Travelling for food? Nomadic Chef Diego Muñoz has the ultimate destination for you

Travelling for food? Nomadic Chef Diego Muñoz has the ultimate destination for you

Culinary escapades

Text: Janice Sim

A quick chat with the roaming chef

Some travel for love, some travel for escapism, and others like Chef Diego Muñoz, travel for food. After leaving the celebrated Astrid y Gaston restaurant in Peru, the nomadic Chef Muñoz has been on the road since — keeping busy with a series of restaurants namely Cantina Peruana in Lisbone, Restaurant PMY in Copenhagen, and even the Belmond Andean Explorer — a luxury sleeper train that operates in Peru. (A revolving job post that most of us would be hungry for.) And now he has set his sights on Asia — with the highly anticipated Ulu Cliffhouse, a beach club in Bali that has just opened its doors.

On his recent stopover in Singapore, we chatted to the free-wheeling chef (who was clad in a sunny Hawaiian shirt no less) about his exciting journey, the swanky Ulu Cliffhouse, and also where everyone should travel for food.

Ulu Cliffhouse chef Diego

Why Bali for your first Asian venture?
Before the project was proposed, I was already a fan of Bali since 2006. I love surfing, and the produce is fantastic. Bali's beautiful and there's great people to work with.

What can we expect from Ulu Cliffhouse?
A really fun place to be. The food comes from all different inputs — you have a little bit of Peruvian, a little bit of Israelian, a little bit of Japanese, Italian and a little bit of everything else. So I try to make it a fun journey with all these different places. The menu is very tasty and pretty diverse as we are also adapting to what we have on the island. On top of that, we have a really interesting wine and cocktail program that goes with the food as well.

How has travelling affected your style of cooking?
Travelling opens your eyes to so many things. Not only to what you see, but also what's inside of you. It makes you aware of what you know, and how to put that into practice — just by walking in the streets and seeing how people eat or enjoy their food. You touch different produce, you care for different customers, you cook with different cultures — it just makes you aware of so many things.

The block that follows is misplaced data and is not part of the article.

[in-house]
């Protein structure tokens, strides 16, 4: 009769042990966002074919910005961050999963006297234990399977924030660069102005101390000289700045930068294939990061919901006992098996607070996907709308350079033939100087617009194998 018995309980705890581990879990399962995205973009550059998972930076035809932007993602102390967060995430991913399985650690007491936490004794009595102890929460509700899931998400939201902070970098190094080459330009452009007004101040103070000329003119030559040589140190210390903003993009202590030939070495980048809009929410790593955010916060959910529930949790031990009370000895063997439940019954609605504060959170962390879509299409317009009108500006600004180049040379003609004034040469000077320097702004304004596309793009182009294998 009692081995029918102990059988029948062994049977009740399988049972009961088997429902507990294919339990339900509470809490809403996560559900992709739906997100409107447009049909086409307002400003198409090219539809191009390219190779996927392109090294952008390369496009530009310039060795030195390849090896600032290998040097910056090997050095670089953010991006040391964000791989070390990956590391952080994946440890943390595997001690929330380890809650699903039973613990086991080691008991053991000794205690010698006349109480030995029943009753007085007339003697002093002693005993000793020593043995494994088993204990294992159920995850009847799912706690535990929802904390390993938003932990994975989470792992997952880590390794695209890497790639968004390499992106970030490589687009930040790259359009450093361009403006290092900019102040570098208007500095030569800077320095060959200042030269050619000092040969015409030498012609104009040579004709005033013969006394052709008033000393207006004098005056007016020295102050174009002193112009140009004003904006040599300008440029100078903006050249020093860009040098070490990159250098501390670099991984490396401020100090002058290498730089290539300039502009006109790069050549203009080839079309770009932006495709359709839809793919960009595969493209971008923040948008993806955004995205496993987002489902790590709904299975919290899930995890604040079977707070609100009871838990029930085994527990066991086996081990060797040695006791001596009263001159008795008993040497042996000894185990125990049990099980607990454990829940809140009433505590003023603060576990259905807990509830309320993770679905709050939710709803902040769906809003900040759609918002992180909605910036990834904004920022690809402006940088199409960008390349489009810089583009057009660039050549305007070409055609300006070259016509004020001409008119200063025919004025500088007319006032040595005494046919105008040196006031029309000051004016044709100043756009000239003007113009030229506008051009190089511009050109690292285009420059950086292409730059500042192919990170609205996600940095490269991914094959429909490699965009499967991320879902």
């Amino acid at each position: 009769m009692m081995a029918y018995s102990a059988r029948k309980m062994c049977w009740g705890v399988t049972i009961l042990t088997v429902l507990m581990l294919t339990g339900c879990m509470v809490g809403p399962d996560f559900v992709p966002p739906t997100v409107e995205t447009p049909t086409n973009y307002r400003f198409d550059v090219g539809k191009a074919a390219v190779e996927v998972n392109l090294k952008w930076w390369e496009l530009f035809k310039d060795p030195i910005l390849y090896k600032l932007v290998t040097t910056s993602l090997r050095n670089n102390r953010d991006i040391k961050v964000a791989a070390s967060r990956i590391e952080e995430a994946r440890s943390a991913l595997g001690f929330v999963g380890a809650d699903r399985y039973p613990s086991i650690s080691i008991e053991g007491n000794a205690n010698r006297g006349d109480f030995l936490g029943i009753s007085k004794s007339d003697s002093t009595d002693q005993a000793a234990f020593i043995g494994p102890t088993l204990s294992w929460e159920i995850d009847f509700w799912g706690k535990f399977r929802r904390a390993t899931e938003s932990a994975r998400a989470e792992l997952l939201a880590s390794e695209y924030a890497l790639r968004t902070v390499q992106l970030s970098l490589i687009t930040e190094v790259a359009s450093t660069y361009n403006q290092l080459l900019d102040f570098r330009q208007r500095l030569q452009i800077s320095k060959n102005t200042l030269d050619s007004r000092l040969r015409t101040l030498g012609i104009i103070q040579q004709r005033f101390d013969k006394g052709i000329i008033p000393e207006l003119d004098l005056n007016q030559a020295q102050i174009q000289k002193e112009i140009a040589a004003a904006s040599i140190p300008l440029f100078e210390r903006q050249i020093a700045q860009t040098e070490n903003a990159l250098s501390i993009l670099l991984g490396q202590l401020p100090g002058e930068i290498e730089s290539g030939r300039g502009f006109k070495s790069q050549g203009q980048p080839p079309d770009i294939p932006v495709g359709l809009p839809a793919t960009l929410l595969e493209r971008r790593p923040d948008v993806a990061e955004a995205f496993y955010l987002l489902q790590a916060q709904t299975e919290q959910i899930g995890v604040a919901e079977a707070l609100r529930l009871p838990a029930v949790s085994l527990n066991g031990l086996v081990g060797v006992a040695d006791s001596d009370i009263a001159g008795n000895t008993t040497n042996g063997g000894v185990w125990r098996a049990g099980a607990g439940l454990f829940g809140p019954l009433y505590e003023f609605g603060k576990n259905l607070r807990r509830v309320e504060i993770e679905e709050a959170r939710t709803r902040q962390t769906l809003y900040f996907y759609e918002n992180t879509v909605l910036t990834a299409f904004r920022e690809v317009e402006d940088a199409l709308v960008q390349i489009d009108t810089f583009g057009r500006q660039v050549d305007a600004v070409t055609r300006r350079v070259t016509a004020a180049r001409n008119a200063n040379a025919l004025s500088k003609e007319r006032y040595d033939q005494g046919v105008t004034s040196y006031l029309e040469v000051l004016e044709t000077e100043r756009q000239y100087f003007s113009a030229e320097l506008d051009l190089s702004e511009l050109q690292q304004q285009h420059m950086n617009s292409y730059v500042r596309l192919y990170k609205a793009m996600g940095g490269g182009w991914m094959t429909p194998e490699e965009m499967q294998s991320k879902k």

If you had to recommend a single destination where everyone should travel for food, where would it be?
Peru. It's where I come from, but I still think it's super exciting to go there. I am, in fact, still discovering Peru. I was away for pretty much 16 years, studying and living in Australia for so long, that when I came back to my country in 2012 as a professional chef, I found out there's still so much for me to learn there. We cook with alot of chilli in Peru. We have a huge variety that not many people are aware of. Not only along the coastlines, but up in the mountains, and in the Amazons as well.

But I think every destination is a good place, as long as you're ready for it. It doesn't matter where you go. I can't wait to hit the road in Singapore to try new things. I was eating chilli crab last night (laughs), and I would love to try the chicken rice here as well. 

Chef Diego Munoz

Last impressionable meal you had?
The other day, I was in Bingin Beach in Uluwatu, having fresh fish on the barbecue. It was an amazing experience. 

Being a nomadic chef is all about adapting to the circumstances, if you could only have three ingredients to cook a good meal, what would you choose?
I would choose fresh cod, salt and chilli. Maybe served raw, cured with a little bit of salt and chilli. It's all about the simplicity of the produce.